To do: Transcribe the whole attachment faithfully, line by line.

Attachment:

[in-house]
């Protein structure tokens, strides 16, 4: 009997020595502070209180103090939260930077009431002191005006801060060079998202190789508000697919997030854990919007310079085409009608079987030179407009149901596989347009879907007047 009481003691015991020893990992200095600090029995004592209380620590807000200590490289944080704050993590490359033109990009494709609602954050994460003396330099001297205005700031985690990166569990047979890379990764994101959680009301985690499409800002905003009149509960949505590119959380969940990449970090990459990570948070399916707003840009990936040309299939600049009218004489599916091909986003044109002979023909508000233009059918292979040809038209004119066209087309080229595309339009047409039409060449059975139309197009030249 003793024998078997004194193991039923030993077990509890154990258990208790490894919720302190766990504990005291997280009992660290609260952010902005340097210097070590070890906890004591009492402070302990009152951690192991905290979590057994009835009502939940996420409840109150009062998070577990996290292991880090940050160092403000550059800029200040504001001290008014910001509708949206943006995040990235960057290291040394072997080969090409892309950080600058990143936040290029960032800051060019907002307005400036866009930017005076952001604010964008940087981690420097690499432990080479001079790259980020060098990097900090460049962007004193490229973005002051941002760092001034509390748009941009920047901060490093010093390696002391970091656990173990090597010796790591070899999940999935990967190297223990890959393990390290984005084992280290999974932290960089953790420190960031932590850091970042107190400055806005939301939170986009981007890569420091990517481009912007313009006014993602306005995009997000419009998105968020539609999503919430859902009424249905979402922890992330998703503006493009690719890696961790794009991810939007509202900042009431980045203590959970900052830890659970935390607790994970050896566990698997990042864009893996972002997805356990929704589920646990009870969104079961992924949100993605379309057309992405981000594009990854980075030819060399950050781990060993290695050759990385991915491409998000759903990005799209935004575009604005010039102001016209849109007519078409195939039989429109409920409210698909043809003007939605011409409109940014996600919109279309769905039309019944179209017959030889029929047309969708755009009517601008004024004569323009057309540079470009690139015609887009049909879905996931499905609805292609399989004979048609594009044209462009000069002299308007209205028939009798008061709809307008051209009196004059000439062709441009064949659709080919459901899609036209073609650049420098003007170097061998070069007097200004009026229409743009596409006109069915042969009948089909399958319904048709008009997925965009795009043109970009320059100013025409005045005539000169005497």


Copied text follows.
[in-house]
């Protein structure tokens, strides 16, 4: 009997020595502070209180103090939260930077009431002191005006801060060079998202190789508000697919997030854990919007310079085409009608079987030179407009149901596989347009879907007047 009481003691015991020893990992200095600090029995004592209380620590807000200590490289944080704050993590490359033109990009494709609602954050994460003396330099001297205005700031985690990166569990047979890379990764994101959680009301985690499409800002905003009149509960949505590119959380969940990449970090990459990570948070399916707003840009990936040309299939600049009218004489599916091909986003044109002979023909508000233009059918292979040809038209004119066209087309080229595309339009047409039409060449059975139309197009030249 003793024998078997004194193991039923030993077990509890154990258990208790490894919720302190766990504990005291997280009992660290609260952010902005340097210097070590070890906890004591009492402070302990009152951690192991905290979590057994009835009502939940996420409840109150009062998070577990996290292991880090940050160092403000550059800029200040504001001290008014910001509708949206943006995040990235960057290291040394072997080969090409892309950080600058990143936040290029960032800051060019907002307005400036866009930017005076952001604010964008940087981690420097690499432990080479001079790259980020060098990097900090460049962007004193490229973005002051941002760092001034509390748009941009920047901060490093010093390696002391970091656990173990090597010796790591070899999940999935990967190297223990890959393990390290984005084992280290999974932290960089953790420190960031932590850091970042107190400055806005939301939170986009981007890569420091990517481009912007313009006014993602306005995009997000419009998105968020539609999503919430859902009424249905979402922890992330998703503006493009690719890696961790794009991810939007509202900042009431980045203590959970900052830890659970935390607790994970050896566990698997990042864009893996972002997805356990929704589920646990009870969104079961992924949100993605379309057309992405981000594009990854980075030819060399950050781990060993290695050759990385991915491409998000759903990005799209935004575009604005010039102001016209849109007519078409195939039989429109409920409210698909043809003007939605011409409109940014996600919109279309769905039309019944179209017959030889029929047309969708755009009517601008004024004569323009057309540079470009690139015609887009049909879905996931499905609805292609399989004979048609594009044209462009000069002299308007209205028939009798008061709809307008051209009196004059000439062709441009064949659709080919459901899609036209073609650049420098003007170097061998070069007097200004009026229409743009596409006109069915042969009948089909399958319904048709008009997925965009795009043109970009320059100013025409005045005539000169005497």